Tens of thousands of immigrants from Finland, Cornwall and other European countries “went West” to Michigan’s northernmost peninsula to seek their fortunes in the mines, forests and towns. Most of that fortune stuffed the bank accounts of mine owners and lumber barons.
But one-industry towns are risky. Rising production costs, a failed miners’ strike in 1913, followed by the Great Depression caused jobs and people to vanish. Now, these phantom towns and industrial relics are vivid reminders of how fleeting natural resources … and prosperity … can be. While a large share of the population left the region, much of their legacy remains to be rediscovered and experienced.
Not sure where to start? Here are what the locals recommend …
The Keweenaw National Historic Park (KNHP) preserves and shares the story of the Keweenaw’s copper booms and busts through 21 Heritage Sites. Each helps tell of the rise, domination and decline of this area’s copper mining industry. Embodying stories of hardship, ingenuity, struggle and success, each site allows you to explore the role mining played in people’s lives here and afar. Be sure to visit the KNHP Visitors’ Center in Calumet, MI to learn about upcoming exhibits, programs and to help plan your visit.
There’s no better way to understand what life was like for the miners who toiled to produce the copper ore than to participate in a tour of one of the Keweenaw’s historic copper mines. During the copper boom of the late 1800s, mines sprung to life across the region. But many operated only a short time due to a challenging competitive environment, technological shifts, and the constantly changing price of copper.
Luckily, visitors can still experience life below ground by visiting the historic Quincy Mine near Hancock, MI or take a self-guided tour of the Delaware Mine near Mohawk, MI.
The Quincy Mine offers both surface and underground tours so that visitors can experience the life of copper miners in the late 1800s.
Remnants of vanished mining communities exist throughout the Keweenaw landscape. As mines closed, entire communities migrated to other parts of the Keweenaw and the country. Much of the stone architecture remains along the region’s trail systems and within the regrown forests of the Keweenaw. Many of these sites are accessible to the public interested in visiting the ruins and hoping to find native copper among the mounds of discarded mine rock piles. Click here for tips on exploring our Ghost Towns.
Whether you are interested in 19th-century immigration, mining, boom-and-bust towns or tracing your own family history in the Upper Peninsula, this Houghton site offers photos to newspapers on microfilm dating back to the 1850s. The Michigan Tech University Archives and Historical Collections provides a treasure trove of historical documents and images for visitors interested in conducting research on the Keweenaw’s storied past. Click here to search the archives.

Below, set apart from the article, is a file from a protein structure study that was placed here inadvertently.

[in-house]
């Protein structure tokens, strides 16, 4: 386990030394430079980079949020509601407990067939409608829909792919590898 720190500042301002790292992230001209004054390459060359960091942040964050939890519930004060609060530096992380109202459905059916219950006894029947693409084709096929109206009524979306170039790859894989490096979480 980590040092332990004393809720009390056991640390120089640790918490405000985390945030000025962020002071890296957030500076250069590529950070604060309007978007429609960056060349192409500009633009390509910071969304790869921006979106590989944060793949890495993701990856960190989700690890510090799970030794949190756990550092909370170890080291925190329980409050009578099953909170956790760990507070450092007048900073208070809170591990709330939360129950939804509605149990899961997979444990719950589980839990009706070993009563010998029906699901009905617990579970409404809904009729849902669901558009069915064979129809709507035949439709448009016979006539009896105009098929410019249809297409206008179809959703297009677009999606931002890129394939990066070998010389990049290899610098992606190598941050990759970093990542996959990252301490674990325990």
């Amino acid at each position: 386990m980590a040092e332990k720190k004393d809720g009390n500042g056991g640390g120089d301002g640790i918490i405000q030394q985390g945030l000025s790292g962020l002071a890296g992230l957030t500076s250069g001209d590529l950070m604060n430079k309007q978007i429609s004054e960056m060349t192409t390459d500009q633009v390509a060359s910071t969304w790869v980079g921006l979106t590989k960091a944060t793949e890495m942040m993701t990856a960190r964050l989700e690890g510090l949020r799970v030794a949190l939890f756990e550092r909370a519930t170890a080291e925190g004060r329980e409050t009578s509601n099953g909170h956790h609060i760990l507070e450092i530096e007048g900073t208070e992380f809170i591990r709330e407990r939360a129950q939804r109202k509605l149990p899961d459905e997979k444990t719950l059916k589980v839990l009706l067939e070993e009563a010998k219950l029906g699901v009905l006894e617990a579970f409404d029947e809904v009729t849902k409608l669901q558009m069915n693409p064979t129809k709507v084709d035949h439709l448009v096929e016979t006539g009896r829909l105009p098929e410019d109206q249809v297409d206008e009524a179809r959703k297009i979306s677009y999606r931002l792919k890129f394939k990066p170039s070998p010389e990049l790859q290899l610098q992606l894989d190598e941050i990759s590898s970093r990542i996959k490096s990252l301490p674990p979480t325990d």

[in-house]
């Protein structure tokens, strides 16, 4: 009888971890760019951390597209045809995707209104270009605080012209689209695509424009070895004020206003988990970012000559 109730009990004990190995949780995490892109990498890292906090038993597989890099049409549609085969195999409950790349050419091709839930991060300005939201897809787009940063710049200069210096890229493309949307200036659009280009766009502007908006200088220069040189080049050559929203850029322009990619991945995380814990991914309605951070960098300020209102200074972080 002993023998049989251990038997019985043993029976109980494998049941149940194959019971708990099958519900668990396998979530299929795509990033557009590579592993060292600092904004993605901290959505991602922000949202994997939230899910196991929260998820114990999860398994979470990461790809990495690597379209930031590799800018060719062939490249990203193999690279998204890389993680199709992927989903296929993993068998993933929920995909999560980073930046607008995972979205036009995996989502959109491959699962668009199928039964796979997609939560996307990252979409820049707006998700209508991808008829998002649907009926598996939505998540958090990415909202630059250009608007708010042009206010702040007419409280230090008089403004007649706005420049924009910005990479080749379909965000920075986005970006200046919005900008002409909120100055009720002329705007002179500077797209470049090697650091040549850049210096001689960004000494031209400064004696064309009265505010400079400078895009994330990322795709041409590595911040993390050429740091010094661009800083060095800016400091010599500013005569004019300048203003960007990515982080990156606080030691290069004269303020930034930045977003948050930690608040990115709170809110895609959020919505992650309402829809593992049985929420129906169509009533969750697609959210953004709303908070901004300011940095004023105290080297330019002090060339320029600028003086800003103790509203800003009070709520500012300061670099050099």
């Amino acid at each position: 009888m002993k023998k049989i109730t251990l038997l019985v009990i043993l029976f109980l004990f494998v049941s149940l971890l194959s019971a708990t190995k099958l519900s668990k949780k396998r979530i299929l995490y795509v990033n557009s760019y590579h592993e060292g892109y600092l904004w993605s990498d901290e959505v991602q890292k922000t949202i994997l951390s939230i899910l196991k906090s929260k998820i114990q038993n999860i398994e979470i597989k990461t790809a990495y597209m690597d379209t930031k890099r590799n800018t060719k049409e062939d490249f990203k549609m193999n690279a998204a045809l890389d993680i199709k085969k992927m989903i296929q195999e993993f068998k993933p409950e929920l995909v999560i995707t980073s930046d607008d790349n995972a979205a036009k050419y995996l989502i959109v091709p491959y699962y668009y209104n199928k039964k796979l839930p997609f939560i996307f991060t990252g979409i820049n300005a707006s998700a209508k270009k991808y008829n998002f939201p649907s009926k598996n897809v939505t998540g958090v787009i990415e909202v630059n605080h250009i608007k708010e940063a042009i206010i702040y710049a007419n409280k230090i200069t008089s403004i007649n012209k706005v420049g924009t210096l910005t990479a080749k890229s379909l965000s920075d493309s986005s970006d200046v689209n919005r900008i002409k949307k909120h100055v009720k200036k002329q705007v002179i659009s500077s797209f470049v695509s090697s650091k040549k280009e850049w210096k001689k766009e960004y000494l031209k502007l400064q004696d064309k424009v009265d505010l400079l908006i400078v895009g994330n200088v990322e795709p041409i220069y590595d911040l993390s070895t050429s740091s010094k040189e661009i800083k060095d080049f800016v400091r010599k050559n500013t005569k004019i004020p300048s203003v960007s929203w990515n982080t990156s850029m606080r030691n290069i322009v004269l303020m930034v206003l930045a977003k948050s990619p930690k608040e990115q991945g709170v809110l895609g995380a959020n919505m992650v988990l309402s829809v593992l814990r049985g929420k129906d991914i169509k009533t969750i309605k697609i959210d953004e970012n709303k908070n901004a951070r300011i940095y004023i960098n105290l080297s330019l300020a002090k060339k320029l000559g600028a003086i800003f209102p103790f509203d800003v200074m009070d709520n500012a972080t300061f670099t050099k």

While the village of Laurium is not a ghost town, it is the site of large homes that rose up from the hey-day of copper mining and lumbering. The most opulent is the Laurium Manor, a 45-room mansion built in 1908 for Calumet & Arizona Mining Co. owners Thomas H. & Cornelia Hoatson. Today it is a bed-and-breakfast inn that in addition to being available for overnight stays offers daily self-guided tours between Memorial Weekend and late October. Visiting the Laurium Manor Inn is an excellent way to see the disparity of wealth during the height of copper boom-and-bust years. Click here for more information about tours of the Laurium Manor.
Visitors can opt for a tour of the opulent Laurium Manor, which belonged to a local copper baron during the early 1900s.
Built in 1844 and abandoned just two years late, Fort Wilkins was once an active U.S. Army post constructed to keep the peace in Michigan’s Copper Country. The fort was briefly regarrisoned in the late 1860’s. Today, Fort Wilkins State Park is a well-preserved example of mid-19th century army life on the northern frontier. Through exhibits, audiovisual programs and living history interpretation, visitors may explore the daily routine of military service, experience the hardships of frontier isolation and discover the lifeways of another era. The park also includes the Copper Harbor Lighthouse Complex with a restored 1848 lightkeeper’s dwelling, 1866 lighthouse, and interpretive trails.
Several additional attractions are nearby. The Estivant Pines (a stand of virgin white pines), and The Delaware Mine (an old copper mine with guided tours), are located near the park. Brockway Mountain Drive offers scenic views of Lake Superior, inland lakes and panoramic views of the Keewenaw Penninsula. Waterfalls, day trips to Isle Royale, shipwrecks, museums, shops and restaurants are all nearby.
With about 4,000 specimens on display and frequently changing exhibits, the A. E. Seaman Mineral Museum located on the campus of Michigan Tech showcases amazing minerals from the Great Lakes Region and around the world. Visitors can access the world’s largest public display of minerals from the Great Lakes region, one of the best fluorescent mineral exhibits in the U.S., and a world-record 17-ton native copper slab (not open in winter)! The museum is the “official Mineralogical Museum of Michigan” and a Heritage Site of the Keweenaw National Historical Park.
The Keweenaw’s history draws visitors from across the globe. Discover over forty historical attractions that tell the story of the Copper Country’s incredible past.